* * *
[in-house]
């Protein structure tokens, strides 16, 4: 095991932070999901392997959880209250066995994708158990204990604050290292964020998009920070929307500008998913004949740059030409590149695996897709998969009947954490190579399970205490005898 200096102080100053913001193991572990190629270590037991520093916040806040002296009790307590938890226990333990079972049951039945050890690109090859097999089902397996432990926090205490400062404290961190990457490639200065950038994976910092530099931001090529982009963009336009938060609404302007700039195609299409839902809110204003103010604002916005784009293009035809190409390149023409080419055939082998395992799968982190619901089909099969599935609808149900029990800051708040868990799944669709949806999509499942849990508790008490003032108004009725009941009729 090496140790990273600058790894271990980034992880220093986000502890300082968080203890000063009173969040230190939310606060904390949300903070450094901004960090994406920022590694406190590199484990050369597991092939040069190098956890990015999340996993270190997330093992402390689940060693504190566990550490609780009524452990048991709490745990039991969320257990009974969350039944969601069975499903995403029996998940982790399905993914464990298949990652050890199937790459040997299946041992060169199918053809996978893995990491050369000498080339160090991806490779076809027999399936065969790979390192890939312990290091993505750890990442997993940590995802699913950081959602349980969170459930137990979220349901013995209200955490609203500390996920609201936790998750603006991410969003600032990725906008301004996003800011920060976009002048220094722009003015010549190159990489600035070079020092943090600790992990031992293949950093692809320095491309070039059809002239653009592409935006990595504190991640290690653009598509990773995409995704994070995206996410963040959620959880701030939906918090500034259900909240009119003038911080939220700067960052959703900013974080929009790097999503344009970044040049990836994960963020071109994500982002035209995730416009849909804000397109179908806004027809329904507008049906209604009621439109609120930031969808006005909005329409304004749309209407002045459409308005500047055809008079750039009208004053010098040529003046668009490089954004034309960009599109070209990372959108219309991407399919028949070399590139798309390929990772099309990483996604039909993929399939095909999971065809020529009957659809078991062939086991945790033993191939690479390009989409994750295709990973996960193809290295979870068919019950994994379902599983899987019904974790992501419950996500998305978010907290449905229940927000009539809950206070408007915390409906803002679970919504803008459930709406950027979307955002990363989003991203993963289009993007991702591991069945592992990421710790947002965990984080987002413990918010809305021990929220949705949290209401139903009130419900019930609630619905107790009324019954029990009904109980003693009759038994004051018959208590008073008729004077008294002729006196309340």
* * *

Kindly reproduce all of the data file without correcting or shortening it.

[in-house]
């Protein structure tokens, strides 16, 4: 095991932070999901392997959880209250066995994708158990204990604050290292964020998009920070929307500008998913004949740059030409590149695996897709998969009947954490190579399970205490005898 200096102080100053913001193991572990190629270590037991520093916040806040002296009790307590938890226990333990079972049951039945050890690109090859097999089902397996432990926090205490400062404290961190990457490639200065950038994976910092530099931001090529982009963009336009938060609404302007700039195609299409839902809110204003103010604002916005784009293009035809190409390149023409080419055939082998395992799968982190619901089909099969599935609808149900029990800051708040868990799944669709949806999509499942849990508790008490003032108004009725009941009729 090496140790990273600058790894271990980034992880220093986000502890300082968080203890000063009173969040230190939310606060904390949300903070450094901004960090994406920022590694406190590199484990050369597991092939040069190098956890990015999340996993270190997330093992402390689940060693504190566990550490609780009524452990048991709490745990039991969320257990009974969350039944969601069975499903995403029996998940982790399905993914464990298949990652050890199937790459040997299946041992060169199918053809996978893995990491050369000498080339160090991806490779076809027999399936065969790979390192890939312990290091993505750890990442997993940590995802699913950081959602349980969170459930137990979220349901013995209200955490609203500390996920609201936790998750603006991410969003600032990725906008301004996003800011920060976009002048220094722009003015010549190159990489600035070079020092943090600790992990031992293949950093692809320095491309070039059809002239653009592409935006990595504190991640290690653009598509990773995409995704994070995206996410963040959620959880701030939906918090500034259900909240009119003038911080939220700067960052959703900013974080929009790097999503344009970044040049990836994960963020071109994500982002035209995730416009849909804000397109179908806004027809329904507008049906209604009621439109609120930031969808006005909005329409304004749309209407002045459409308005500047055809008079750039009208004053010098040529003046668009490089954004034309960009599109070209990372959108219309991407399919028949070399590139798309390929990772099309990483996604039909993929399939095909999971065809020529009957659809078991062939086991945790033993191939690479390009989409994750295709990973996960193809290295979870068919019950994994379902599983899987019904974790992501419950996500998305978010907290449905229940927000009539809950206070408007915390409906803002679970919504803008459930709406950027979307955002990363989003991203993963289009993007991702591991069945592992990421710790947002965990984080987002413990918010809305021990929220949705949290209401139903009130419900019930609630619905107790009324019954029990009904109980003693009759038994004051018959208590008073008729004077008294002729006196309340």